Is Sippin' easy?

USA TODAY Sports

With the World Series finishing up soon, it's time for the team to start looking at roster decisions, and we'll be covering those this week. While most of our arbitration-eligible candidates are easy choices, that might not be the case for left-handed reliever, Tony Sipp.

Writing earlier this week in the Republic, Nick Piecoro wrote that the Diamondbacks' payroll "would drop closer to $93million if left-handed reliever Tony Sipp is non-tendered, as expected." [emphasis added] Certainly, it does seem that there'll be a numbers crunch in terms of bullpen spots for 2014, and there wasn't much about Sipp's performance this year that would seem to justify paying him an increased rate for next season.

2013 performance

There's not really much point in being a left-handed reliever if you're not going to get left-handed batters out, and that was largely the case for Sipp this year. Southpaws hit him at a .270 clip, with a K:BB ratio of only 16:10, and an overall OPS against of .859. Curiously, he did a lot better against right-handed batters, holding them to a .208 average. This could just be small sample-size, as over his career, Sipp has shown close to zero in the way of a split: LHB have a .731 OPS, while RHB are at .723. That mediocrity may work against Sipp's chances of retaining a position, especially with a manager who likes to play late-inning match-ups.

2014 cost

Sipp will be in his second year of arbitration eligibility, and earned $1.275 million this season, coming to an agreement with the Diamondbacks on a one-year contract. While it's difficult to come up with any precise figure, something around the $2m mark seems reasonable. As a comparable, Red Sox reliever Alfredo Aceves earned the same amount Sipp currently does, in his first year of eligibility, 2012. Aceves got a bump to $2.565 million the next season, but that was certainly inflated because he had 25 saves for Boston. Sipp was given much lower importance work - only 29 PAs all season were classified as "high leverage" - and that would be reflected in any deal.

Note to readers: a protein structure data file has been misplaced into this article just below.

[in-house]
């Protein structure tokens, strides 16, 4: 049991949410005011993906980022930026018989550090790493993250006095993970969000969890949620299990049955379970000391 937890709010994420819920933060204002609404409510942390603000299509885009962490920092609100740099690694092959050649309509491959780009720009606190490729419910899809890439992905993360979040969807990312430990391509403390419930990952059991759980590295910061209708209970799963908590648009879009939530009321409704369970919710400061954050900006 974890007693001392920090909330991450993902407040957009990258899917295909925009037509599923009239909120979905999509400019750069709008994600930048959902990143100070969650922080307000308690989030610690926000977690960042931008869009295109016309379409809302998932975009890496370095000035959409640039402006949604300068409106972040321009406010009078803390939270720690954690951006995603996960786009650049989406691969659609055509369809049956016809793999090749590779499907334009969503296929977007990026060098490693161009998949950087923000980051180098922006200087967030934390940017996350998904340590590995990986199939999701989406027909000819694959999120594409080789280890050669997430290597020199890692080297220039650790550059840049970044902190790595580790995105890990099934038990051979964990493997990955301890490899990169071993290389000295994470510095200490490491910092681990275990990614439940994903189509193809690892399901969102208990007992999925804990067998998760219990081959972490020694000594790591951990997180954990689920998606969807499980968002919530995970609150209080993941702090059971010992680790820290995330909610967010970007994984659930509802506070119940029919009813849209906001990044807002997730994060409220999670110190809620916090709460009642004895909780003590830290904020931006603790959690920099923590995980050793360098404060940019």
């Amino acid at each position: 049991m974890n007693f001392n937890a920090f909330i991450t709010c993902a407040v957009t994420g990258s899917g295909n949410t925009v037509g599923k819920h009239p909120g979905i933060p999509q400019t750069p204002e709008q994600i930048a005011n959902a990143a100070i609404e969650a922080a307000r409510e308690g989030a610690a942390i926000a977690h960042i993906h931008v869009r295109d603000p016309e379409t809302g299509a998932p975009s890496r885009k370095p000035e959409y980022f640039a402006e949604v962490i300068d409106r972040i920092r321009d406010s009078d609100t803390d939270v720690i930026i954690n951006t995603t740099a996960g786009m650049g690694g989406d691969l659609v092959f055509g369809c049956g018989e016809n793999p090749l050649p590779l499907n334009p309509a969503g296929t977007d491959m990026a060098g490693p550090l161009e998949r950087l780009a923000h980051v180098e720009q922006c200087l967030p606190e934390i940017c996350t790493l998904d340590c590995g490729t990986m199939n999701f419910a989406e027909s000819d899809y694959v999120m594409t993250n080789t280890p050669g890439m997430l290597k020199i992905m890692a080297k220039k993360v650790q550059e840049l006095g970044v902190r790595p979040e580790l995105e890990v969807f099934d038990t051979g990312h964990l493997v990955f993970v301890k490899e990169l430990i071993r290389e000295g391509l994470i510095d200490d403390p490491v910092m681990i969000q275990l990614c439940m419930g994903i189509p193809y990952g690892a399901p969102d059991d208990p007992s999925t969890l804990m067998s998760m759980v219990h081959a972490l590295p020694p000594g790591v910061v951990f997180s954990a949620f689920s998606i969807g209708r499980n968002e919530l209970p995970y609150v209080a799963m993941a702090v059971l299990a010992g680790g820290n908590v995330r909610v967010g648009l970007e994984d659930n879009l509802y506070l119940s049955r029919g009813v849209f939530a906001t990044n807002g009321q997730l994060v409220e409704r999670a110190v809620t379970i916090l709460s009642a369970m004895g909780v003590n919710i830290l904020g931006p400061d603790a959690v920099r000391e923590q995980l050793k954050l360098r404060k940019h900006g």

It's worth noting that, even if the team non-tenders Sipp, not willing to pay his arbitration price, it doesn't mean he won't be on the team. He simply becomes a free-agent, and the Diamondbacks can make him an offer to return, presumably at a lower cost. We saw exactly this happen will Wil Nieves last winter: we non-tendered the backup catcher, then signed him as a free-agent less than a week later.

Bullpen crunch

The team opened 2013 with Sipp and Matt Reynolds giving Gibson two left-handed options out of the bullpen, but it's far from certain that the team will go down that route again next season. Reynolds is clearly out of the picture after his Tommy John surgery, but the top left-handed spot appears now to belong to Joe Thatcher, received from the Padres for Ian Kennedy. If the team wants another southpaw, it'll be at the expense of another arm, and five of the the other slots appear locked in by Putz, Ziegler, Hernandez, Bell and Collmenter. Will Harris had an opposing OPS much better than Sipp (.661 vs. .780), and is also younger and cheaper.

Even if we do go with two left-handers, it might not necessarily be Sipp. While Eury de la Rosa didn't exactly impress many with his first stint in the majors, it was less than twenty innings, and he is still only 23. There's also the forgotten man, Joe Paterson, who has worked a total of just five major-league innings over the past two seasons, despite putting up an ERA of 2.92 with mile-high Reno over the same time. And, of course, there's Kevin Towers, who seems to view a quiet off-season with no significant action, as a personal affront, not to be tolerated. Worth remembering, this time last year none of Sipp, Reynolds and Thatcher were on the D-backs.

The non-tender deadline this year is December 2, so the team still has some time to make a decision. But my guess is, we'd better use up all those Sipp-inspired lines now, because he probably won't be on the roster come Opening Day 2014.

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